The combination of the chemotherapy regimen, erlotinib, with stereotactic body radiation therapy, known as SBRT, improved overall survival time to 20 months compared to historic 6- to 9- month survival times among erlotinib-only treated patients. The combination improved progression free survival – the time without the reappearance of cancer − from the historical two to four months to 14.7 months for similarly selected lung cancer patients.
“Our approach dramatically changed the pattern of relapse. We saw a shift in failure from existing, local sites to new, distant sites,” said senior author Dr. Robert Timmerman, Director of the Annette Simmons Stereotactic Treatment Center, and Vice Chairman of Radiation Oncology at UT Southwestern. “This shift resulted in a surprisingly long remission from the reappearance of cancer in treated patients.”
According to the National Cancer Institute, lung cancer will be diagnosed in an estimated 224,210 men and women during 2014. Five year relative survival rates remain low at just 16.8 percent from 2004-10. Of these cancer cases, about 85 percent fall into the category of non-small cell lung cancer.
Dr. Timmerman, holder of the Effie Marie Cain Distinguished Chair in Cancer Therapy Research, is a member of UT Southwestern’s Harold C. Simmons Comprehensive Cancer Center, the only National Cancer Institute-designated cancer center in North Texas and a National Clinical Trials Network Lead Academic Site.
This Phase 2 clinical trial involved 24 patients with stage 4 non-small cell lung cancer (NSCLC) whose cancer has continued to spread during their initial therapy. Such patients typically have poor survival rates, and SBRT is not typically used in these patients, said first author Dr. Puneeth Iyengar, Assistant Professor and Director of Clinical Research of Radiation Oncology, and co-leader of the Simmons Cancer Center Thoracic Oncology Group.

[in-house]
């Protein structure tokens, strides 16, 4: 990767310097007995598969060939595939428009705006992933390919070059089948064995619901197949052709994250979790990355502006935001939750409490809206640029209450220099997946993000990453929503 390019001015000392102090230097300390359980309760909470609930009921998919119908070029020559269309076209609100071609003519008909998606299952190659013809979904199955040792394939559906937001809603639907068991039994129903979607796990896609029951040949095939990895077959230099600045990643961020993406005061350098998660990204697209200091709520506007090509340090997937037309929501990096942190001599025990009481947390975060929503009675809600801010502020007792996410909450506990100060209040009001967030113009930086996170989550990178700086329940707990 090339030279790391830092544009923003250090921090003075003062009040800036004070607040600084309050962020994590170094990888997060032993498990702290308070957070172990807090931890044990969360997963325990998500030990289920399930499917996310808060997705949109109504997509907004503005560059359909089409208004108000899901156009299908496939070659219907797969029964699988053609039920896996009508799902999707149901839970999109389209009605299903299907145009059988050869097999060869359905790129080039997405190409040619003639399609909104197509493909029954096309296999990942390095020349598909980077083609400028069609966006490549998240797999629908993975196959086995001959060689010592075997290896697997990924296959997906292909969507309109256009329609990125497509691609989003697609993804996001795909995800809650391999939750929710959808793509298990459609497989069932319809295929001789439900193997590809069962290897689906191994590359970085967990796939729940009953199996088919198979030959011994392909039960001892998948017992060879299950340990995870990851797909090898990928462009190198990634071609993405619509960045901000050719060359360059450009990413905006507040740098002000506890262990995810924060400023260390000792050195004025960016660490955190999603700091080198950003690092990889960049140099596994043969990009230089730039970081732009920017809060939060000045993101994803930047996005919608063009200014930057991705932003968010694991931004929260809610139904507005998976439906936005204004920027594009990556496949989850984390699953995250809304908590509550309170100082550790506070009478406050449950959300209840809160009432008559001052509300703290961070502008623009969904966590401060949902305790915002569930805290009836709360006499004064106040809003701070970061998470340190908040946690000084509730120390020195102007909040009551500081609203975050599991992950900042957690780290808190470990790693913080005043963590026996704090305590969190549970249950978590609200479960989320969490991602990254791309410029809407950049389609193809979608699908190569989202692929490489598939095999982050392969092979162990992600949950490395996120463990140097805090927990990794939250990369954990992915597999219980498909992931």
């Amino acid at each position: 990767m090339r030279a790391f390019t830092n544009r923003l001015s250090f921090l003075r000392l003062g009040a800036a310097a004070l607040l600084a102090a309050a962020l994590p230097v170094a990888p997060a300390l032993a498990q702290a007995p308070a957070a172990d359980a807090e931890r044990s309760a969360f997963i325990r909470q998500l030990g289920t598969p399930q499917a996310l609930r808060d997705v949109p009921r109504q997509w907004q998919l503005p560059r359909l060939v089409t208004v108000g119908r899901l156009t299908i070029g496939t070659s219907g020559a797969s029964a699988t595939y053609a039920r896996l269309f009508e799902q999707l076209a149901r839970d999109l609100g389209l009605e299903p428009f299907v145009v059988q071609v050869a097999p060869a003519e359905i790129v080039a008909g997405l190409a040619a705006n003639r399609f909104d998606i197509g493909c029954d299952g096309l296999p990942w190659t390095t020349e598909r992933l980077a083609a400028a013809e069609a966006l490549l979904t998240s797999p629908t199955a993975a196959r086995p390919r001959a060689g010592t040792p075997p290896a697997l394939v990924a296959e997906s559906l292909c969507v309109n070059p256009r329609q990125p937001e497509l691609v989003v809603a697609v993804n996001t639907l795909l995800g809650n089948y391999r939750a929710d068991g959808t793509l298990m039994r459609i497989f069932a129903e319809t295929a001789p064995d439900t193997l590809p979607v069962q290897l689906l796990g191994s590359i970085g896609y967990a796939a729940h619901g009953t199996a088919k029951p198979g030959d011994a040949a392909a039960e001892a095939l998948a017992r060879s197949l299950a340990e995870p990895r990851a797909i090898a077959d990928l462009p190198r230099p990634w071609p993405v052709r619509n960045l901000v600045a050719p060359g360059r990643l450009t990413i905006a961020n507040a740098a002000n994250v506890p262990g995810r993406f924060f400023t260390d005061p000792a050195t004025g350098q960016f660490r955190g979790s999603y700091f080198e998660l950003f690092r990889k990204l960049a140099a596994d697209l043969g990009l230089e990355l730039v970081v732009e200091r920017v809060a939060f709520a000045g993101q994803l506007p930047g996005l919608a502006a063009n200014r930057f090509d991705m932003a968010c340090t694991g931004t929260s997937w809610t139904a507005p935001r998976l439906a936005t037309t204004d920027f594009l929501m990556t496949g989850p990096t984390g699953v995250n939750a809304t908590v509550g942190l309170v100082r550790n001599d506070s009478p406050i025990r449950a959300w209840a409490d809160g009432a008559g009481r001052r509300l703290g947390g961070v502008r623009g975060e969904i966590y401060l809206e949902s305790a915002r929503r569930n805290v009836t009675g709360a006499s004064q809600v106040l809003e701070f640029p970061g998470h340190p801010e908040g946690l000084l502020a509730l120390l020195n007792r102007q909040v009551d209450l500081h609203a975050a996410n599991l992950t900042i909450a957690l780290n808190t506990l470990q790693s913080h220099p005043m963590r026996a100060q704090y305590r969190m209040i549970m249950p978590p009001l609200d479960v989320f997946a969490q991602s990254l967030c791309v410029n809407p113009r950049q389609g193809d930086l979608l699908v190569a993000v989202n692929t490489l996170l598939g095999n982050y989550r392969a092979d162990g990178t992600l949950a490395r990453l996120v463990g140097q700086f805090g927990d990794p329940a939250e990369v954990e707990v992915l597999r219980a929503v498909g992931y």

The revolutionary SBRT technique is a type of radiation therapy in which a few very high doses of radiation are delivered from multiple angles to small, well-defined tumors. The goal is to deliver a radiation dose high enough to kill the cancer, while minimizing exposure to surrounding healthy tissue and organs, explained Dr. Timmerman, who directs Clinical Research and the Image-Guided Stereotactic Radiation Therapy in the Department of Radiation Oncology.
SBRT has been shown to offer better cure rates in certain instances, particularly for cancers that have metastasized, said Dr. Timmerman, Professor of Radiation Oncology and Neurological Surgery, who was one of the first researchers in the world to use the SBRT techniques initially developed for brain tumors to treat cancer in the body.
“Technologies have developed in the last few years that have yielded game-changing, paradigm-shifting approaches, allowing us to reconsider how radiation is delivered in combination with surgery, chemotherapy, and other systemic therapies,” said Dr. Timmerman, who served as the lead investigator in several national trials designed to evaluate the efficacy and safety of SBRT to treat cancer in the lung, liver, spine, and prostate. “I am motivated by the need I see every day in the clinic to provide better treatments for our patients.”